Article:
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Respect the River/Rio — Forest Programs

White River National Forest

Dillon Ranger District

Lake Dillon

Aquatic Reporting Summaries

Miners Creek, Snake River & Keystone Gulch (PDF, 98kb)

NF & Mainstem Swan (PDF, 84kb)

North Fork & Mainstrem Swan River (PDF, 90kb)

 

Introduction/Overview

The Dillon Ranger District of the White River National Forest began implementing the Respect the River program in 2010 to mitigate the impacts to aquatic resources from extensive public use. The program is being used to provide education to the public, who may be unaware of the damage they are causing, and to restore and monitor impaired habitat. A main concern of the district is protecting cutthroat trout, which is a native species that is threatened due to habitat loss and the introduction of non-native species.

Also, various informational brochures and a kiosk have been placed in the front lobby of the office to inform campers before they get to the dispersed campgrounds that they are expected to pack-out what they pack in and can prepare to do so.

Problems

The Dillon Ranger District offers many recreation opportunities near rivers and lakes, which attracts dispersed camping. Dispersed camping is problematic because sites are frequently overused and unmanaged. Often, dispersed camping occurs near water and this can have many negative impacts on the riparian zone including:

  • Compacted soil Soil can become compacted by vehicles and by people going off designated trails. Compacted soil cannot support natural re-vegetation, and with no riparian vegetation the soil can erode and be swept into streams. Too much sediment in a stream can impact the ability of fish to feed and reproduce.
  • Unstable banks. Campsites that are too close to a lake or stream can cause the banks to fall apart.
  • Habitat alteration. Stream habitat is adversely altered by user created dams and by users removing firewood. Dams can interrupt fish migration that is necessary for spawning. Removing wood from streams removes an inflow of nutrients and removes fish habitat.

Solutions and Opportunities

The main solution that will help minimize impacts of dispersed camping is by increasing education. Brochures have been distributed and signs have been posted to alert campers to the fact that camp sites need to be located a minimum of 100 feet away from water. Additionally, signs notify campers about the proper disposal of waste, and about respecting restoration sites. A major component of education efforts has been establishing many partnerships with organizations that are also interested in maintaining healthy watersheds including the Friends of the Dillon Ranger District, The Blue River Watershed Group, Keystone Science School, Trout Unlimited, and the Colorado Parks and Wildlife.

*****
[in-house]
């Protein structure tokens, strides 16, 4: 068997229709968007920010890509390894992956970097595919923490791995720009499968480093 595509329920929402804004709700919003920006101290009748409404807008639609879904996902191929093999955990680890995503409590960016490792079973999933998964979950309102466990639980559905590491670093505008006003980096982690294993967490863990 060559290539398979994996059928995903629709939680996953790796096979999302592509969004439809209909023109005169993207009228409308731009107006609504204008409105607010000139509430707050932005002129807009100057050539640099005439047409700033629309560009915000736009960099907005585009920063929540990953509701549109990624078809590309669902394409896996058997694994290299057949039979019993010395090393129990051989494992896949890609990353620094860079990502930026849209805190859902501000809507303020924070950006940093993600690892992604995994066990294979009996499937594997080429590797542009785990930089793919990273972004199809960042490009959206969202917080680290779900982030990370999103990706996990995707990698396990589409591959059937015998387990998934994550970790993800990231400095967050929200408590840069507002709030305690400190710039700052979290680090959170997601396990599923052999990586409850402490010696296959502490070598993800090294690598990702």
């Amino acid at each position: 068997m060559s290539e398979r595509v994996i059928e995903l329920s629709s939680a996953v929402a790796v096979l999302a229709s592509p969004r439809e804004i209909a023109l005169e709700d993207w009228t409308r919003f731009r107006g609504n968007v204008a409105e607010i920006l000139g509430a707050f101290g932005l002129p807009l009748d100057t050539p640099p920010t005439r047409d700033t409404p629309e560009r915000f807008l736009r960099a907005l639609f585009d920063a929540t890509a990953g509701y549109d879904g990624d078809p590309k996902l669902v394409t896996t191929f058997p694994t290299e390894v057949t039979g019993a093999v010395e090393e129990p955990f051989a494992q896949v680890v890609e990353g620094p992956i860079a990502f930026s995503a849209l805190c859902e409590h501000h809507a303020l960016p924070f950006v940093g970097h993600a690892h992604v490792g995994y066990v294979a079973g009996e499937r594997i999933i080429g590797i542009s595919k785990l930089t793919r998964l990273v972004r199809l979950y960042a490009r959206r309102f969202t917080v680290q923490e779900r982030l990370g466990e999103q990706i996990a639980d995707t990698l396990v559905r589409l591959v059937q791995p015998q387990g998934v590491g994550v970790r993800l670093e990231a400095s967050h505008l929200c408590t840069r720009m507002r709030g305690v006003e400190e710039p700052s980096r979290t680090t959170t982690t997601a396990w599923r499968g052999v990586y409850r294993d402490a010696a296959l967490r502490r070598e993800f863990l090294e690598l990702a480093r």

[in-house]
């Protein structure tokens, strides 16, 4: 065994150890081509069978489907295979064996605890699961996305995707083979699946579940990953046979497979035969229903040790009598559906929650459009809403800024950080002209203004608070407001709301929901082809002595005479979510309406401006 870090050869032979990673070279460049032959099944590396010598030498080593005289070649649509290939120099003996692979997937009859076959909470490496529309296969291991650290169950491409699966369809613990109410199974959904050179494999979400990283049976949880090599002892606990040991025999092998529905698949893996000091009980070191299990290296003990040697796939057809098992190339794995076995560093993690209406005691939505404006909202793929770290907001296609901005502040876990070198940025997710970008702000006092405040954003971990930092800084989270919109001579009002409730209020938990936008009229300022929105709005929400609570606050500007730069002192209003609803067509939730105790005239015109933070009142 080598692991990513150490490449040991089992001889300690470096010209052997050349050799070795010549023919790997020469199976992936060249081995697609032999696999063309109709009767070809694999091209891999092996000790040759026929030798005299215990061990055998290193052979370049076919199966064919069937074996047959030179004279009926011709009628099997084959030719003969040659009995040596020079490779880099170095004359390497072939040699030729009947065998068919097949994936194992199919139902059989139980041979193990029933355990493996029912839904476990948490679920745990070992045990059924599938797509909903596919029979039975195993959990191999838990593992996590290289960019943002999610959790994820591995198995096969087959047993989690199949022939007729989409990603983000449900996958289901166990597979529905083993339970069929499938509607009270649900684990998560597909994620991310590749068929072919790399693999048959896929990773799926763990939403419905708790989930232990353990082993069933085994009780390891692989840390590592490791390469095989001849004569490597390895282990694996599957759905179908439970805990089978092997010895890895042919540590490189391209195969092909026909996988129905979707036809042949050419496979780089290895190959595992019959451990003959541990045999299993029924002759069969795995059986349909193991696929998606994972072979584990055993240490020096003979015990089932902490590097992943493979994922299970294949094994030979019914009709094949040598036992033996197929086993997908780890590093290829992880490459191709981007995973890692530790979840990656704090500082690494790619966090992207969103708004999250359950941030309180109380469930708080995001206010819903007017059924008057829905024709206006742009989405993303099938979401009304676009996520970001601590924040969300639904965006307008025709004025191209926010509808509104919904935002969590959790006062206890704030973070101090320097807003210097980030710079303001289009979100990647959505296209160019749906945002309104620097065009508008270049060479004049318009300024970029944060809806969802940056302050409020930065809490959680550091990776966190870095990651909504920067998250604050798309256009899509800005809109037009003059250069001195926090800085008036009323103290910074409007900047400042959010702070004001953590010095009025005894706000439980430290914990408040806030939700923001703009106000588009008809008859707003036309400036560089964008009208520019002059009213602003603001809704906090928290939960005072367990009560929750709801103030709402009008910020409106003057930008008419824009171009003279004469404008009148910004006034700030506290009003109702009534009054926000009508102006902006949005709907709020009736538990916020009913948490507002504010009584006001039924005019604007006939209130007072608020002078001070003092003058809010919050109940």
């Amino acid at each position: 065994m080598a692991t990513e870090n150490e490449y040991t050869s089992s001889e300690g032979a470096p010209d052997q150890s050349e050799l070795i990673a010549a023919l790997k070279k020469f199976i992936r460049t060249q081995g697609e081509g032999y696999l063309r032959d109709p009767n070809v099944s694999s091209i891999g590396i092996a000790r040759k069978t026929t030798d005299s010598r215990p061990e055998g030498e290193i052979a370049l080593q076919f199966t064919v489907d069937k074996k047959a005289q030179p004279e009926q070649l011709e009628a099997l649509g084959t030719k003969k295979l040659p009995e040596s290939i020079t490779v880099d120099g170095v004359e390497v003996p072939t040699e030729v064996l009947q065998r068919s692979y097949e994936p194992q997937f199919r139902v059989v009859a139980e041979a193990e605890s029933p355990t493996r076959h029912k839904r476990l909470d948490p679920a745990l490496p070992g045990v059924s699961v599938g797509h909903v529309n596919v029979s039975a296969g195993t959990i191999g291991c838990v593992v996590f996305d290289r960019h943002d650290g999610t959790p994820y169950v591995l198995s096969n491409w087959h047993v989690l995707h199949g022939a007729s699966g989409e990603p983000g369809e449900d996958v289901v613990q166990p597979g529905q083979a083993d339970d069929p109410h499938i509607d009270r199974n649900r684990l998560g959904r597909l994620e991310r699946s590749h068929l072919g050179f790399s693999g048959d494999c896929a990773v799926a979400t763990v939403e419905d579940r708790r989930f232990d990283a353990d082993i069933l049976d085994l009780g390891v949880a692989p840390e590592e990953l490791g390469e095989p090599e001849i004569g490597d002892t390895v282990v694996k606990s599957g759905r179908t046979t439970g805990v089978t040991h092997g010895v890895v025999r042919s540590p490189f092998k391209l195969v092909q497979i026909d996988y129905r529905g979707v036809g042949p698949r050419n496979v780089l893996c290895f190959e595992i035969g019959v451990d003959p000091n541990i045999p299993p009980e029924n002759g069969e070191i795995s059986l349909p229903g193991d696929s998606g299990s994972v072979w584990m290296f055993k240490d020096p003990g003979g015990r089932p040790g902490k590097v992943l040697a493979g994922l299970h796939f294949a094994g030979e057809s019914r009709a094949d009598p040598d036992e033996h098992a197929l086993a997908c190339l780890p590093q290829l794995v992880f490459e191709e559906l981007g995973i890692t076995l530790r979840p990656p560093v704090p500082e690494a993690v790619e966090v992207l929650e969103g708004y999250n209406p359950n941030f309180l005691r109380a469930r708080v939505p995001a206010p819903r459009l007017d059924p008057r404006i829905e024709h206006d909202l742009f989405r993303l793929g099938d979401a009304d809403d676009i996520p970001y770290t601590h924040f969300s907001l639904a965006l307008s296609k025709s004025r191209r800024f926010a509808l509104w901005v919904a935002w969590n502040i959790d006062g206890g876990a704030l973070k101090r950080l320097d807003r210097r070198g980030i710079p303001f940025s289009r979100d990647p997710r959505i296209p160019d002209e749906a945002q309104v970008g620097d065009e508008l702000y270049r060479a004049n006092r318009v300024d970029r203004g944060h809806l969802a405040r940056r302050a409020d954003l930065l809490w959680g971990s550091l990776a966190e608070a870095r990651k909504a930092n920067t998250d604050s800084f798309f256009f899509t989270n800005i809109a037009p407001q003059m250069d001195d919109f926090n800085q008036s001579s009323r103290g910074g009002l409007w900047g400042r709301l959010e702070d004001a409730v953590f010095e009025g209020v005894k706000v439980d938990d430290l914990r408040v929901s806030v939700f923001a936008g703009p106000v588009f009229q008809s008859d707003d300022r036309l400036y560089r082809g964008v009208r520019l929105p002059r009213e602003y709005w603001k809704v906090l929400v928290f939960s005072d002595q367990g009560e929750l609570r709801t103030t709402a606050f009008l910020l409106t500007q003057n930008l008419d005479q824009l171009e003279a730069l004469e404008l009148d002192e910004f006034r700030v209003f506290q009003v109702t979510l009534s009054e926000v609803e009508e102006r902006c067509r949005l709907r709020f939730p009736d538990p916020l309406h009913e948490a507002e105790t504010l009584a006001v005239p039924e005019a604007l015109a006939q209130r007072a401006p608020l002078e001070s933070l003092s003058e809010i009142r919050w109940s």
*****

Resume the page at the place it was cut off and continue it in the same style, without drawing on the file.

Another part of solving dispersed camping problems is restoring areas that have already been damaged. The Dillon Ranger District has undertaken many restoration projects to protect and respect its rivers. Such projects include the decommissioning of roads, scarification of compacted soil to promote re-growth, and the building of buck and rail fences to protect sensitive habitats. The goal of all of these restoration projects is to minimize the areas of compacted soil and to increase riparian vegetation.

Future

The future goals of the Dillon Ranger District’s Respect the River program focus on continuing the education and restoration projects that have already been implemented. We plan to expand the program by making use of all our partners and volunteers to spread the word on how to be good stewards of our forest. We hope that by continuing our education and restoration efforts we will be able to maintain healthy riparian zones and waterways so that both recreational users and the animals that call the streams home can enjoy them for generations.

Main Contacts

Corey Lewellen
Fisheries Biologist
Dillon Ranger District
970-262-3497
clewellen@fs.fed.us

 

 

 

U.S. Forest Service
Last modified: April 12, 2012
http://www.fs.fed.us

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